5. Recognize that "home school" is now your primary job during the day. Put it first; do it first. Never neglect it. In the beginning, with one child, it can take one to four hours a day (when you are counting everything you can as school, such as looking at a leaf, going for a walk, reading a book, making cookies... There is still time for house work -- sorting the laundry you can teach colors and "home economics"! 
  6. Do not schedule appointments for doctor, dentist, eye doctor, physical therapy or hair cuts during school hours. Do school first and schedule your appointment for 2:00 or later.
  7. Less important now than then, but be cautious about going out during school hours to go grocery shopping or other errands with school-aged kids. Even just yesterday at the doctor's my 16-year-old was asked, "Not in school today?" Usually doctors at least figure the kid was taken out of school for the doctor's appointment, but not this office.
  8. Take advantage of FREE. Use library books. Scour the Internet. For math manipulatives (counters) I saved milk jug lids. We made sidewalk chalk from egg shells! We did Science experiments from library books. Image result for counting bears
  9. Find a local support group that is a comfortable fit for you. Support groups encourage you and also provide group opportunities for field trips, co-ops, standardized testing, used curriculum sales, curriculum advice and many other helpful things.
  10. Go on field trips you can afford and manage.
  11. Manage your schedule carefully so that you don't do so many fun outside activities that you aren't working on "readin', 'ritin', and 'rithmatic".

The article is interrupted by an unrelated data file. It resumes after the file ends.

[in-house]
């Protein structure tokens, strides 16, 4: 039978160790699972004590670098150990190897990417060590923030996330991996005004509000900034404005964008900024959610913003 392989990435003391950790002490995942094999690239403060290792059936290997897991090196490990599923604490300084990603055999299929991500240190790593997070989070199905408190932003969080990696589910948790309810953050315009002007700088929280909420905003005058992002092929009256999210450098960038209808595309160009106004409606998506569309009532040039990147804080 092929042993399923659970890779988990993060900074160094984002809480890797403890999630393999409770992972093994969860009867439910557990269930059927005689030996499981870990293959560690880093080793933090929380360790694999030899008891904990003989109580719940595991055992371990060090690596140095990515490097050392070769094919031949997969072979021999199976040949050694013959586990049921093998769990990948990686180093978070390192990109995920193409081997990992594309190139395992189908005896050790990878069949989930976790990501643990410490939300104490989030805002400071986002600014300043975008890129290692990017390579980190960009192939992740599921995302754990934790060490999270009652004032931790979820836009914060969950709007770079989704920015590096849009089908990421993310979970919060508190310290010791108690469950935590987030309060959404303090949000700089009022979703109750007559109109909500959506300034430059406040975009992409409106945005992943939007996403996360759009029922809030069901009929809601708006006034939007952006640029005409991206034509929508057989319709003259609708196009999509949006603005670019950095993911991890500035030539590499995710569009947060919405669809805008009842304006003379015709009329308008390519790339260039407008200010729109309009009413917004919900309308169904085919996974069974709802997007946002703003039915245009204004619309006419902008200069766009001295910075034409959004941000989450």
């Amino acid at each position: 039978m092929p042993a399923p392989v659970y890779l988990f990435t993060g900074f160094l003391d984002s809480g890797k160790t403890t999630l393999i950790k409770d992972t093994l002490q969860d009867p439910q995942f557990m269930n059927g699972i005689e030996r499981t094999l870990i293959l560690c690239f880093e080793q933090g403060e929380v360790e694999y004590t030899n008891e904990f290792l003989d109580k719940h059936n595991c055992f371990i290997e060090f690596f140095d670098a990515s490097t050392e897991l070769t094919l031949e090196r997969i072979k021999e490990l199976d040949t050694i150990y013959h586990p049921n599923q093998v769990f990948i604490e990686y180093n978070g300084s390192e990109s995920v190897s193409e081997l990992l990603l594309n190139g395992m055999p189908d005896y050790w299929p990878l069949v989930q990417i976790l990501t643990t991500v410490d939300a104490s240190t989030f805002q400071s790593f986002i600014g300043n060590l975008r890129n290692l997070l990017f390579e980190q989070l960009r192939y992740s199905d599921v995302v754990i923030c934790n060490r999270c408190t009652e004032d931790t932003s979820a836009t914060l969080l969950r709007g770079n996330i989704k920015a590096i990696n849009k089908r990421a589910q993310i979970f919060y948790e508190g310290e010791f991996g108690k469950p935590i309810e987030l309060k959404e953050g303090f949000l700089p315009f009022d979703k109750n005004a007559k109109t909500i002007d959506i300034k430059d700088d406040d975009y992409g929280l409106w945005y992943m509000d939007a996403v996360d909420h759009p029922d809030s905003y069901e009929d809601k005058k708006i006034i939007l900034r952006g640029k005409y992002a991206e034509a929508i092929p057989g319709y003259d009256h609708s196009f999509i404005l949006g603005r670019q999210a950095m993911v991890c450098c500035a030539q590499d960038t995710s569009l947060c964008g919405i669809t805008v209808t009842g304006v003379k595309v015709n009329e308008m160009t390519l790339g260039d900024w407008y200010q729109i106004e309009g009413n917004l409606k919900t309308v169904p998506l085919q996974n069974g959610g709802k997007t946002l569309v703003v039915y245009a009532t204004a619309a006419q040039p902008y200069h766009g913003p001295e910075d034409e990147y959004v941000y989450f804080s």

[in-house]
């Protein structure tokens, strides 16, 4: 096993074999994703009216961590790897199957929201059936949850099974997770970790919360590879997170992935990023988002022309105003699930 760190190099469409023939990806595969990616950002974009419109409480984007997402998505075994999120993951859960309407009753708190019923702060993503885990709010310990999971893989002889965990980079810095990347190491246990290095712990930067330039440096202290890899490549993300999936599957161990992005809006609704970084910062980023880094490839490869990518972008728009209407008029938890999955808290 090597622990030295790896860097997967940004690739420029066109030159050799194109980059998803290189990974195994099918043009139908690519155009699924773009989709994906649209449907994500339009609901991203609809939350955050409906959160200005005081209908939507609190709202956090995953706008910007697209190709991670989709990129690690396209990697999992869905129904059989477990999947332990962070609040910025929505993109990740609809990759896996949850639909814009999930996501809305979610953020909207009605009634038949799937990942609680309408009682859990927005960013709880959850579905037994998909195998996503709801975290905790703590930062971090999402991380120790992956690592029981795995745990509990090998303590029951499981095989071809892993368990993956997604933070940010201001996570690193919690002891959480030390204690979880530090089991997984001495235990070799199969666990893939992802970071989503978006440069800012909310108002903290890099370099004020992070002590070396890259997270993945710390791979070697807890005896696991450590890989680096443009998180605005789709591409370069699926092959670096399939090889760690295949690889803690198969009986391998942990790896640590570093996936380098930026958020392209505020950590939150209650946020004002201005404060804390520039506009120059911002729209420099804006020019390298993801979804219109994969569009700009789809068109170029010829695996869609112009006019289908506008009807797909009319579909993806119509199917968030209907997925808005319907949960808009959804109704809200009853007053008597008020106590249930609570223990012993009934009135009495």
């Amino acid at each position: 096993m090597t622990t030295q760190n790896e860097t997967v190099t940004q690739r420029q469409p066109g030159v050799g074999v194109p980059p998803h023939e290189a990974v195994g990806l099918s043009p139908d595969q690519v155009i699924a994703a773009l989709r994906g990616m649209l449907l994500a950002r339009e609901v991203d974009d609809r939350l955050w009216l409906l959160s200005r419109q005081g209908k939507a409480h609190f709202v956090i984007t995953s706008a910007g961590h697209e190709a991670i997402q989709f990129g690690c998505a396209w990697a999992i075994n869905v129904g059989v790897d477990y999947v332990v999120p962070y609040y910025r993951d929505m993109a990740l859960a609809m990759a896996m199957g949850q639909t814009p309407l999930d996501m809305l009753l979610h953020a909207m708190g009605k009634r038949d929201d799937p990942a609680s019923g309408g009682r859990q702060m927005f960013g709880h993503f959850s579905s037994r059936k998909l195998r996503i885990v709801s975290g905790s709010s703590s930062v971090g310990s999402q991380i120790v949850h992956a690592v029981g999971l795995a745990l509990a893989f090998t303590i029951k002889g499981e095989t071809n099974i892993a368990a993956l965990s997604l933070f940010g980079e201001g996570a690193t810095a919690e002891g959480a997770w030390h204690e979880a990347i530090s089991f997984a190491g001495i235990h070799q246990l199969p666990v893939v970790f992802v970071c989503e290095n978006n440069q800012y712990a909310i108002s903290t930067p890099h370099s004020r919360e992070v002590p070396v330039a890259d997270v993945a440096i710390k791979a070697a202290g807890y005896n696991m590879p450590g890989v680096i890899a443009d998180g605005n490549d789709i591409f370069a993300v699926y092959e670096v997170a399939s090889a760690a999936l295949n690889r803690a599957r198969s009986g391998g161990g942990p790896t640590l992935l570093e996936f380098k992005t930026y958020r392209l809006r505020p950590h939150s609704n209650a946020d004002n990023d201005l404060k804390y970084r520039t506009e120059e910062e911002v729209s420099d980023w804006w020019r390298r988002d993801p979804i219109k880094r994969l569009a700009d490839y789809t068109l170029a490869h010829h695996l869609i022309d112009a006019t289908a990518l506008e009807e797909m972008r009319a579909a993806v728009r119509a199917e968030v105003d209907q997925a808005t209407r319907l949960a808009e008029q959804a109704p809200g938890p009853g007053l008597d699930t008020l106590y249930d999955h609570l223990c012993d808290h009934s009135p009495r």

In my state we are required to create a portfolio to demonstrate that we are teaching in the following subject areas for grades K-8: Math, Science, Social Studies, English, Art, Music, Physical Education and Health. In college we teach to the state's requirements for high school graduation. There is so much more available to use now compared to when I started in 1992, but it all costs money.

Since 2008 I have been getting a lot of home school materials for free in exchange for a review of the product in my blog. I do this as part of The Schoolhouse Review Crew. You could consider doing this, too! In the meantime, keep following my blog! The Old Schoolhouse is letting me give away three of their digital products during the month of April to my readers! I will let you know soon what those products will be!

This blog post is Day 2 of Tips for Homeschoolers. I invite you to grab a fresh cuppa java and click on over to visit these other blogs that are also participating in 5 Days of Tips for Homeschoolers:


  1. This is a great intro for new homeschoolers. I especially like tips 5 and 6. I too am strong believer that home schooling becomes the number 1 priority!

    1. Sometimes it becomes impossible to schedule outside of school hours. Then you just deal with it, schooling in car or waiting room of doctor, or bumping lessons out a day on subjects where student can't complete it on the go. Each family develops its own flow.

  2. Goodness! I admire your strength of character demonstrated with these tips. We are much more relaxed but if one were new to home education, these are fantastic. A great way to start. Thanks for sharing. - Lori

    1. I used to be much more relaxed, but then moved to a state with stricter regulations. Would have loved to stay in Colorado! But I think the increased structure helped my #2 and #3 children.

  3. chalk from eggshells? I need to look that up. :) And yes i've learned this. Do school first or it doesn't happen...unless you are sick, then school sometimes doesn't happen.

    1. If I can find my recipe I'll try to get it to you. I think I remember which book it was in, but not where that book is. And I think it was actually a newspaper clipping I stuck into a craft recipe book. But you are right, you can probably find it too. Google knows everything!